Cognitive Skills Your Child Needs Before Kindergarten

Developmental Milestones for Kindergarteners

Mother and daughter with red apples in a row
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Your child is reaching cognitive milestones at every stage of his or her life. But what exactly is cognitive development and why is it so important? Cognitive development refers to an individual's abilities to gain meaning and knowledge from experiences and information.

But cognition is more than learning new information. It's how we think about and process new information and disseminate it. It also involves how we apply new information to previously acquired knowledge.

As children grow, their thinking skills vastly improve. They are able to think and express themselves on higher levels. Your kindergarten-aged child is thinking about things and expressing themselves in a variety of new ways.

Now that your child's cognitive skills are a little more sophisticated, they're ready to start school. The amount of growth you will see in your child during their first year of school is extraordinary, but before you enroll, there are a few cognitive skills that are particularly important for kindergarten.

Cognitive Skills Important for Kindergarten

Skill #1: Uses five to six-word sentences and speaks clearly enough that most people are able to understand what is being said.
Why it's important: Good communication skills are a key part of kindergarten. Your child must be able to make their needs known, communicate with teachers and fellow students, and be able to answer questions.

Skill #2: Can count to 10.
Why it's important: Counting skills are essential, as kindergarten students will learn how to write numbers, do basic addition and understand the concepts of "more" and "less" as they pertain to groups of items.

Skill #3: Understands the difference between the truth and a story (fact or fiction).

Why it's important: As students begin to hear more stories, tell and write their own stories, and even read some stories, it's important for them to be able to distinguish between something that could have happened and something that actually happened.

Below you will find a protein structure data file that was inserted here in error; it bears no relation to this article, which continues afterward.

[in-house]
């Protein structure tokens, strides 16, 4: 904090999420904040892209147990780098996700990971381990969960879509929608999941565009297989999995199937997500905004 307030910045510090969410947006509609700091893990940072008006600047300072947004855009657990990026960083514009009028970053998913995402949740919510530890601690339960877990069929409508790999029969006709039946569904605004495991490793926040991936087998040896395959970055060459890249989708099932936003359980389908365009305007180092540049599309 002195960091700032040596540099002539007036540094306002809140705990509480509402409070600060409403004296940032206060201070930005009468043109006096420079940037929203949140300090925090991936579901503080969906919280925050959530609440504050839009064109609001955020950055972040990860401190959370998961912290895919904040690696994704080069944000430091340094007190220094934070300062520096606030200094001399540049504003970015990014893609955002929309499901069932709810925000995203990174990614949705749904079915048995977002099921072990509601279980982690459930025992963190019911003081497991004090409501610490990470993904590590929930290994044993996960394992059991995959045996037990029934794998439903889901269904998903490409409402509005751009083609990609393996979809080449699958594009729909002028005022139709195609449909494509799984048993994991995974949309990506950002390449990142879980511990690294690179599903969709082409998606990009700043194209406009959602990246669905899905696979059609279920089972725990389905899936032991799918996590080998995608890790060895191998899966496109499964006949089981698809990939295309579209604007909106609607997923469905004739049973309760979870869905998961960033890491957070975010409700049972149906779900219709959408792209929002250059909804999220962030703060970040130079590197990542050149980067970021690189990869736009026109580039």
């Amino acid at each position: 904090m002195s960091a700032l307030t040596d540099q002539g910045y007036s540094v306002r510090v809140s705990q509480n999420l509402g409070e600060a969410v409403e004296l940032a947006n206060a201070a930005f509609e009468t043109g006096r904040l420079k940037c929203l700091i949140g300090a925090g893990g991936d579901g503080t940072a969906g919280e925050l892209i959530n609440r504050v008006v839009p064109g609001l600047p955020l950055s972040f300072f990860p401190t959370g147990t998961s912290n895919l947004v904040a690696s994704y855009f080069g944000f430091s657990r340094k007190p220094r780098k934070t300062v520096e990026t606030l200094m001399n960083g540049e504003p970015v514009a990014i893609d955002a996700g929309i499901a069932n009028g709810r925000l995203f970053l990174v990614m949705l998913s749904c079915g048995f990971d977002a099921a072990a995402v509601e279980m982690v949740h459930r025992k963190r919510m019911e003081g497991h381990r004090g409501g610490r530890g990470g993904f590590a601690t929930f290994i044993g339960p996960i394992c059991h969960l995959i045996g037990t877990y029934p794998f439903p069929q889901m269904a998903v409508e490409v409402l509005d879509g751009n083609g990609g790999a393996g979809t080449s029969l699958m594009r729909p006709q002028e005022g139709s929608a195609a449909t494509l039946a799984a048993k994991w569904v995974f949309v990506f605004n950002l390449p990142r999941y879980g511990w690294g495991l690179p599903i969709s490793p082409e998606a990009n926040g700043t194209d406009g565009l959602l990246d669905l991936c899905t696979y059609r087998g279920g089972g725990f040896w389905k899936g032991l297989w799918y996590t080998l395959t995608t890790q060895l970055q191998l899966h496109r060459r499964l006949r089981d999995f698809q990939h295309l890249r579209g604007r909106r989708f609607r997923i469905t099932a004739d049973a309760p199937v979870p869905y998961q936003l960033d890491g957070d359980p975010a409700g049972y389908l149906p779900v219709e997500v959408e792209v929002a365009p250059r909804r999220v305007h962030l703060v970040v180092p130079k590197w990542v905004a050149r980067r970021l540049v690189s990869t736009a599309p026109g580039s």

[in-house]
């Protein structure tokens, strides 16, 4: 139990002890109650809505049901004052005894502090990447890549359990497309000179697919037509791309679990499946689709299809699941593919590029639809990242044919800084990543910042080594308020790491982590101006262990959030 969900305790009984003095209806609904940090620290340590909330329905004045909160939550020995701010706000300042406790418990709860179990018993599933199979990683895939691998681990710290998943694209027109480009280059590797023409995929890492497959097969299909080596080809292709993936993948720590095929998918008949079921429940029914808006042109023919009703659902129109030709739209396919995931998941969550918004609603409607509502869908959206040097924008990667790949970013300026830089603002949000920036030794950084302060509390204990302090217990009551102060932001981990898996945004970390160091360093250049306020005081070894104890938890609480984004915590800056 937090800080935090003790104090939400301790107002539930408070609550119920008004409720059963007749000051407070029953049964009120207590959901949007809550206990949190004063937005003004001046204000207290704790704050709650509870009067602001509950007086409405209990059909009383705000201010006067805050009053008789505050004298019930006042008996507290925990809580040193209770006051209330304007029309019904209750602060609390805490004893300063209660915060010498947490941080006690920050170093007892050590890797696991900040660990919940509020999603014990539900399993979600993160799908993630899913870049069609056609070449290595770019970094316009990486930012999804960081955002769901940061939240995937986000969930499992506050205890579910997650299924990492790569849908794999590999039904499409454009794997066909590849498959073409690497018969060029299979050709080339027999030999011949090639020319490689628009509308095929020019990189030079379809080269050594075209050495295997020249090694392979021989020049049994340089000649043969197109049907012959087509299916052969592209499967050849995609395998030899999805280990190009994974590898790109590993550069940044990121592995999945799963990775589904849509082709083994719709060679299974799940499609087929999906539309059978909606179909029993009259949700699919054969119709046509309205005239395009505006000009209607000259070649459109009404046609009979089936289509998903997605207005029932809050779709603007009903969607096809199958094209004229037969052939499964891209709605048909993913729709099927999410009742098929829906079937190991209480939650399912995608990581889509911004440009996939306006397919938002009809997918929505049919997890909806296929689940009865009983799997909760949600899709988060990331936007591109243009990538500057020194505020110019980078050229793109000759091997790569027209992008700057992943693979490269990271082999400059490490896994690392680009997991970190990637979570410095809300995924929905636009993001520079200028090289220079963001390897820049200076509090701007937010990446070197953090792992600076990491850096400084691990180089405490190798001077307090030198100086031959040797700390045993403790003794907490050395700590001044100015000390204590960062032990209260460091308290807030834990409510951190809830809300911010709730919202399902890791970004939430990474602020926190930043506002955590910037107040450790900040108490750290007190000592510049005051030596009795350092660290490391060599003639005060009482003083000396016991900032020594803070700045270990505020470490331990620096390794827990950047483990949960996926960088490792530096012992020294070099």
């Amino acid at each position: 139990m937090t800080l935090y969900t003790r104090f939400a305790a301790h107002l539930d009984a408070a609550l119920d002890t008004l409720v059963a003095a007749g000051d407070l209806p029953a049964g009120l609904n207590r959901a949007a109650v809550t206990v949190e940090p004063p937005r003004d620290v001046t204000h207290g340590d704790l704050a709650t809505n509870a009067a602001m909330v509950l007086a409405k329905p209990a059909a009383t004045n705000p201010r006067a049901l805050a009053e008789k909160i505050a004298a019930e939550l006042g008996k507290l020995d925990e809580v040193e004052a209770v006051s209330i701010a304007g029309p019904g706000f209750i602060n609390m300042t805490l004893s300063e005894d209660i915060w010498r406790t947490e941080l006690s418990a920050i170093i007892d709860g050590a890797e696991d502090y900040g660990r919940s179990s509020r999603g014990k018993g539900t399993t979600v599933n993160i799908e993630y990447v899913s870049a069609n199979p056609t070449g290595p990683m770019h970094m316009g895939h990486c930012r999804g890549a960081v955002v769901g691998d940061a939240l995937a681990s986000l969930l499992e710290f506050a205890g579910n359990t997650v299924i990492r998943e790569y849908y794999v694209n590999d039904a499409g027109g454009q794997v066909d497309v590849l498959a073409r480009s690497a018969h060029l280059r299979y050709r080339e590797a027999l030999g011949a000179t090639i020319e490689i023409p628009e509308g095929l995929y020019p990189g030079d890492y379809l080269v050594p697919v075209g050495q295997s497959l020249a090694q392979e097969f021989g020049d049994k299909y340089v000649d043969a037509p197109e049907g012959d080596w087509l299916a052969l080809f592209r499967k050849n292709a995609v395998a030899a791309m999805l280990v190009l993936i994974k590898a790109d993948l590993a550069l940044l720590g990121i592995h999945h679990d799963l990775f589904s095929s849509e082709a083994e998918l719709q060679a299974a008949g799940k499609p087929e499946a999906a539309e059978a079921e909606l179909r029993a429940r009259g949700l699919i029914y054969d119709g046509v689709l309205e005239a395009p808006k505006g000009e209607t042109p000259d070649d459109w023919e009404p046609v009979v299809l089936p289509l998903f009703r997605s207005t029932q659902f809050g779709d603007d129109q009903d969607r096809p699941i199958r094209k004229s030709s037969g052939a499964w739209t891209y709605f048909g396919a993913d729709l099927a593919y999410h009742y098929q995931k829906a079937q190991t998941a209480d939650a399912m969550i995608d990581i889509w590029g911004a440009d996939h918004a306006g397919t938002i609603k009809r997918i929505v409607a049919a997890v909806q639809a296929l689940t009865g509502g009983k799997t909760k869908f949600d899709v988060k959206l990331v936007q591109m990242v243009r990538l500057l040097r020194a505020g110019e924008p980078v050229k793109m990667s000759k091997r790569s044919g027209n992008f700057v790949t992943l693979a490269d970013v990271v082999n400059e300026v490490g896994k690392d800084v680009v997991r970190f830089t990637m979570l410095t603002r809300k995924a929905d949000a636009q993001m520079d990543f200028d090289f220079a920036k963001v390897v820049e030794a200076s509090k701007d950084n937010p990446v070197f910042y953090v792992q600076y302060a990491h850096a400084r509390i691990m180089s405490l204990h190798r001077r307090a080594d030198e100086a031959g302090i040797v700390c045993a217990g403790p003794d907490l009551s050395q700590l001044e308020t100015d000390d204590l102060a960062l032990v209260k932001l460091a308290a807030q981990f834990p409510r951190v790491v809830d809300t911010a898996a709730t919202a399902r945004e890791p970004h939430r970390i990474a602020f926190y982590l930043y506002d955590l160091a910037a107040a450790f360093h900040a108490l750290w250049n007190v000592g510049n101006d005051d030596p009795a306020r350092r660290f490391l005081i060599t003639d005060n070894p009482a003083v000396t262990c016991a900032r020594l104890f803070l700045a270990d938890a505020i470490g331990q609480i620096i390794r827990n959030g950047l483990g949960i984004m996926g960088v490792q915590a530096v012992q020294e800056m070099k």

Skill #4: Can talk about an event in a sequence order.
Why it's important: Being able to sequence events is a precursor to grasping that a story has a beginning, middle, and end. As students begin to read and write, this kind of knowledge is crucial.

Skill #5: Can follow two or three step directions without confusion.
Why it's important: Kindergarten is replete with multi-step directions, whether it be instructions on how to complete an assignment or how to get ready for recess. Your child needs to be able to complete basic instructions without having to ask for the directions to be repeated step by step.

When Your Child Isn't Reaching Milestones

Children reach developmental milestones at their own pace. Failing to hit benchmarks at a certain age doesn't necessarily indicate a learning disability, nor is it a reflection of "bad" parenting. Still, if you're concerned about your child's cognitive development, don't ignore your instincts. Meet with your child's teacher or doctor to address your concerns.

The trajectory of a child's cognitive development is primarily influenced by genetics, but research has found that cognitive skills can actually be taught. You can help your child improve his or her cognitive skills by talking with them and asking questions about a book they read, a trip they took, what they did in school that day, etc. This will motivate your child to process and share information.